Out of work Scots had their benefits sanctioned on almost 900,000 occasions last year.

A total of 898,000 sanctions were applied to claims for Jobseeker's Allowance (jsa) and Employment Support Allowance during 2013, according to Citizens Advice Scotland, with 871,000 of the penalties being applied to claims for JSA.

The advice charity is now calling for urgent changes to be made to the system, which cuts payments if people fail to meet certain requirements, such as not attending Jobcentre meetings or not doing enough to find work.

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One man had his benefits reduced to about £11 a week after sanctions were applied when he failed to attend an interview with a work programme, despite producing a doctor's certificate to say he had been diagnosed with terminal cancer and was not fit to travel, the report stated.

It also said a survey of Citizens Advice Bureau advisers found 94% had seen an increase in people seeking help in the last two years because of benefit sanctions.

Meanwhile, 97% of advisers said people reported going without gas or electricity, or skipping meals, after being sanctioned, with 94% saying people were requesting food parcels.

The Citizens Advice Scotland report said: "The rate of Job- seeker's Allowance sanctions has more than doubled since 2010."

It added: "Towards the end of 2012 the penalties associated with sanctions also became significantly more severe. The first level JSA sanction has risen from one week to one month, and the maximum duration of a sanction rose from six months to three years.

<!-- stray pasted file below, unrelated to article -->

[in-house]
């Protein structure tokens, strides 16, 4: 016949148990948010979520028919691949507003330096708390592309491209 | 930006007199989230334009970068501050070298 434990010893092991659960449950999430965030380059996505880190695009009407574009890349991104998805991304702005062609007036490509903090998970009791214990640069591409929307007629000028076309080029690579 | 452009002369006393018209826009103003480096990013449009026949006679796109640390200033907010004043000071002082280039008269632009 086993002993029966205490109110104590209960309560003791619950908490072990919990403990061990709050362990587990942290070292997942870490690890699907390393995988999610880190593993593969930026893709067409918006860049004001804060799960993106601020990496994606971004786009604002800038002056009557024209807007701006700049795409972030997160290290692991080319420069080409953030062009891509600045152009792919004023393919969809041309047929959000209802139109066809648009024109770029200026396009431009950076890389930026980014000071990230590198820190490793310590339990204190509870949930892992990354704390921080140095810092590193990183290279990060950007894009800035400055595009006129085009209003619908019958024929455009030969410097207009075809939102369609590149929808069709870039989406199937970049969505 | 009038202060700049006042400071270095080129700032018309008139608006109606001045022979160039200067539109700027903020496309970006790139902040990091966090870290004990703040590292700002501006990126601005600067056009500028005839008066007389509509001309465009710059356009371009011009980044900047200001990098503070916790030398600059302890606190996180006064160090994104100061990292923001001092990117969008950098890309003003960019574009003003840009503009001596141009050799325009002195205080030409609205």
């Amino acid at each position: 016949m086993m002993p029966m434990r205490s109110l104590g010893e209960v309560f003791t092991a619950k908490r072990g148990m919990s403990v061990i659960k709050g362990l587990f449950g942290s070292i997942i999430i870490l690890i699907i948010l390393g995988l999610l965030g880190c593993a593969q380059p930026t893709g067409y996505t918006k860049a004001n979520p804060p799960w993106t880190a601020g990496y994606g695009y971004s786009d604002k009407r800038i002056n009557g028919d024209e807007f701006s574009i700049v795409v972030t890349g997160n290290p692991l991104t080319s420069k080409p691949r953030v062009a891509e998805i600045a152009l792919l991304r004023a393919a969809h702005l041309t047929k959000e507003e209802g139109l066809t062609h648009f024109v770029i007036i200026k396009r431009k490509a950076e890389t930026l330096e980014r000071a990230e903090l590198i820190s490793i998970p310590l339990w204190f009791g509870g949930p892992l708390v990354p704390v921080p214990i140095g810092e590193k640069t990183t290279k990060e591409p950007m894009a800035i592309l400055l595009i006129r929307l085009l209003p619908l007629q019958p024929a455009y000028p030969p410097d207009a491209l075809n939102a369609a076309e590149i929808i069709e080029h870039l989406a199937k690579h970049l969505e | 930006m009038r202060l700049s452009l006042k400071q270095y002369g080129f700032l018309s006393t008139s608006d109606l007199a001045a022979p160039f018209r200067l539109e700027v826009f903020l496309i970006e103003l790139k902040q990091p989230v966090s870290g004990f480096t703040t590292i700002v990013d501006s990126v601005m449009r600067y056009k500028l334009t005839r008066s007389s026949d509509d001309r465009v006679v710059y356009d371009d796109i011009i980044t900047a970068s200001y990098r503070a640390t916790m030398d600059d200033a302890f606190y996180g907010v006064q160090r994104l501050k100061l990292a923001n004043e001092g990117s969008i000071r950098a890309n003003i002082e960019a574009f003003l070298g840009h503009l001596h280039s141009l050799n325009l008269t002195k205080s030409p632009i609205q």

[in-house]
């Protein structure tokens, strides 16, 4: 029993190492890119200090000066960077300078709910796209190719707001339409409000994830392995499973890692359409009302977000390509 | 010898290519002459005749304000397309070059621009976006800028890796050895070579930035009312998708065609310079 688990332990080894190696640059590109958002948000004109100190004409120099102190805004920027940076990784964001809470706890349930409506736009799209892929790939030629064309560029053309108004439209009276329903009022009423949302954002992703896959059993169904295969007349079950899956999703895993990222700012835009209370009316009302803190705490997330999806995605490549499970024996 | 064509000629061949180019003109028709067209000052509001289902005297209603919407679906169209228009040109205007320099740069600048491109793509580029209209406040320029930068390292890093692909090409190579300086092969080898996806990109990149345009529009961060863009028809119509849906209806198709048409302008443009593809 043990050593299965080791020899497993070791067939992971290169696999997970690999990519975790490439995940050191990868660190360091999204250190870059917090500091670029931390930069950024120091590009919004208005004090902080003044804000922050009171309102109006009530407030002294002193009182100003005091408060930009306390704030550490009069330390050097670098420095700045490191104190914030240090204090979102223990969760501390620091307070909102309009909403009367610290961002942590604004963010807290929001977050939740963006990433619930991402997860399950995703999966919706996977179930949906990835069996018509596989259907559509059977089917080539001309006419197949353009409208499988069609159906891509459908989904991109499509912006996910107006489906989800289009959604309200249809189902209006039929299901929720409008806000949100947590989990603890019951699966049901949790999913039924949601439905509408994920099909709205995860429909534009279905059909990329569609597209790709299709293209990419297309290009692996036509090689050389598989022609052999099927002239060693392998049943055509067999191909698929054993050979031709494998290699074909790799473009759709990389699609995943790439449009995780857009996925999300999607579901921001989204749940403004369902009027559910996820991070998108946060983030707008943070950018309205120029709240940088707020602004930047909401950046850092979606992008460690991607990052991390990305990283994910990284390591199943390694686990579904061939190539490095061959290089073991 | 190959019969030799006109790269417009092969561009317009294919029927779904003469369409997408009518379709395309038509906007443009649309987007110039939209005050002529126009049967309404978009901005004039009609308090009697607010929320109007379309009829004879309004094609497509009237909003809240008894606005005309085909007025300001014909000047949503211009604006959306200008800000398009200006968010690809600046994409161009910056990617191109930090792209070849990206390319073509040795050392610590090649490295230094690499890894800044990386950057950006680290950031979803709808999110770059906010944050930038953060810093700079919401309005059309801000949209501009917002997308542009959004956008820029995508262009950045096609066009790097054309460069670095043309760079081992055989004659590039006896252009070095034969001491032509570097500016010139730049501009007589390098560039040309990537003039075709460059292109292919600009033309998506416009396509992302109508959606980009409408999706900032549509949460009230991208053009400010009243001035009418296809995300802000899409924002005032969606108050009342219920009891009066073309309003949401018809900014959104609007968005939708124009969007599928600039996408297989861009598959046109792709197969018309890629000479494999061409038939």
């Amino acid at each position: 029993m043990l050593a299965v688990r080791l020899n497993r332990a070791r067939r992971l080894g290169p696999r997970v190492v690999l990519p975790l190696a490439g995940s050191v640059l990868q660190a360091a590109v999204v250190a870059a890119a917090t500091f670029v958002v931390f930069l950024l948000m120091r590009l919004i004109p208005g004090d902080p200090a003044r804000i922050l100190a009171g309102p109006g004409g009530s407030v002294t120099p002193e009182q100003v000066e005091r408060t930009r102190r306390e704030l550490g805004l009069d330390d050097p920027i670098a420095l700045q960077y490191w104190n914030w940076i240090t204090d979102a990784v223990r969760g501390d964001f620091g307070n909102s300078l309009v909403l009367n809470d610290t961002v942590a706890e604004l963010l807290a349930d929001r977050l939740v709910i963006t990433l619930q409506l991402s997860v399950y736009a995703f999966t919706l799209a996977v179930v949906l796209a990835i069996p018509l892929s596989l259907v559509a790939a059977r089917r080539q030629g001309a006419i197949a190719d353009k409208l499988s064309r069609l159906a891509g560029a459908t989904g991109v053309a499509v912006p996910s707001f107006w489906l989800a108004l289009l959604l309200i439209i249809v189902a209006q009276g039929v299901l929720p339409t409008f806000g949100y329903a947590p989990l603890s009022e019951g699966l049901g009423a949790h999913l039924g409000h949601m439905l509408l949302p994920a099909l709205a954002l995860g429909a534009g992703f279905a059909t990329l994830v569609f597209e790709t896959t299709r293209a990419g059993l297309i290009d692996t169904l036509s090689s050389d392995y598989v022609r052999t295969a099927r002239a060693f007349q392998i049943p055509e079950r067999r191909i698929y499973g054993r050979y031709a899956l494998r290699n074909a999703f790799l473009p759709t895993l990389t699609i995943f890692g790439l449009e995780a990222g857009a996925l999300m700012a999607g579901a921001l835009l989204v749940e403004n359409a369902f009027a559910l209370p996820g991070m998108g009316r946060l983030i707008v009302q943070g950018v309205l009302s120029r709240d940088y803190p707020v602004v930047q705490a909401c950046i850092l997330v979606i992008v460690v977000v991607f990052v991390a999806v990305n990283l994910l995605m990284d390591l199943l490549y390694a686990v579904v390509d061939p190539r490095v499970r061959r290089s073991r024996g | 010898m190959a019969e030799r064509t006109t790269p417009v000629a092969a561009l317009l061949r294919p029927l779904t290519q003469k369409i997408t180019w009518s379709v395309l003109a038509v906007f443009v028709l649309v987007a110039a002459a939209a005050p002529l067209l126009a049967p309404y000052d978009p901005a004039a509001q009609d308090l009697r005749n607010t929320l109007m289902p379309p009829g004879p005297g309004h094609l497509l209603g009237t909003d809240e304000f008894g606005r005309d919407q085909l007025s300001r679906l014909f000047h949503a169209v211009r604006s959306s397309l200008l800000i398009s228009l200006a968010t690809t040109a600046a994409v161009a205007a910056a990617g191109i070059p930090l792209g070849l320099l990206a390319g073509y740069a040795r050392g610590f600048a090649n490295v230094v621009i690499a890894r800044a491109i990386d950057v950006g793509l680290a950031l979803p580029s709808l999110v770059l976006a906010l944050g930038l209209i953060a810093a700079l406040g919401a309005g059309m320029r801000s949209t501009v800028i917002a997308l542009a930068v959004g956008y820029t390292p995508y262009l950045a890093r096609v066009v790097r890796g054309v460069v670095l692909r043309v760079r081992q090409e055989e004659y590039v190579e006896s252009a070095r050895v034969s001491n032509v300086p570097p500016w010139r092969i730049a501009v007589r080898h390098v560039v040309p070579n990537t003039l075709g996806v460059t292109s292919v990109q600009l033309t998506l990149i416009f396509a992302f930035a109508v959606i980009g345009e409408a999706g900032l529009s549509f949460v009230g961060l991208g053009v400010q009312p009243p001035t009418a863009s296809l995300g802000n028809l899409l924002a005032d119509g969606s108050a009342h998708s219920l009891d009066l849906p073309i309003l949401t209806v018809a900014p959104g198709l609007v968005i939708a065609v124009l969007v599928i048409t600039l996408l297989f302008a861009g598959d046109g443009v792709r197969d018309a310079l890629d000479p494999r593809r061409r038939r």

"The result of being sanctioned is claimants have no money for food, heating or other living essentials. For some this is putting tenancies and debt repayment arrangements at risk as well. This is causing extreme stress for some claimants.

"Overall, we believe the purpose and functioning of the sanctions regime needs publicly reviewed."

In the survey, 60% of Citizens Advice Bureau advisers reported people had not been told they were being sanctioned before their benefits money being cut.

In addition, 97% of advisers said they had seen cases where penalties had been applied without taking into account reasons people had for not complying with benefit requirements.

Citizens Advice Scotland (CAS) is calling for the sanctions system to be changed to ensure people only lose a proportion of their benefits, rather than the entire amount, saying: "At the very least people should be able to eat and heat their homes."

It is also urging the Department for Work and Pensions (DWP) to ensure people are informed in writing when sanctions are being considered and are put in place, with the advice charity saying there should be at least 10 working days' notice before a sanction is applied.

CAS chief executive Margaret Lynch said: "I hope this report will prove to be a stark warning about the changes that urgently need to be made to the sanctions regime."

A DWP spokesman said: "Every day, Jobcentre Plus advisers are successfully helping people off benefits and into work. In the last year alone, employment in Scotland is up 48,000.

"Sanctions are only used as a last resort, but it is only right that people claiming benefits should do everything they can to find work, if they are able. We make it clear to people at the start of their claim what the rules are and they risk losing their benefits if they do not play by them.

"People who are in genuine need can apply for hardship payments. If someone disagrees with a decision made on their claim, they can appeal."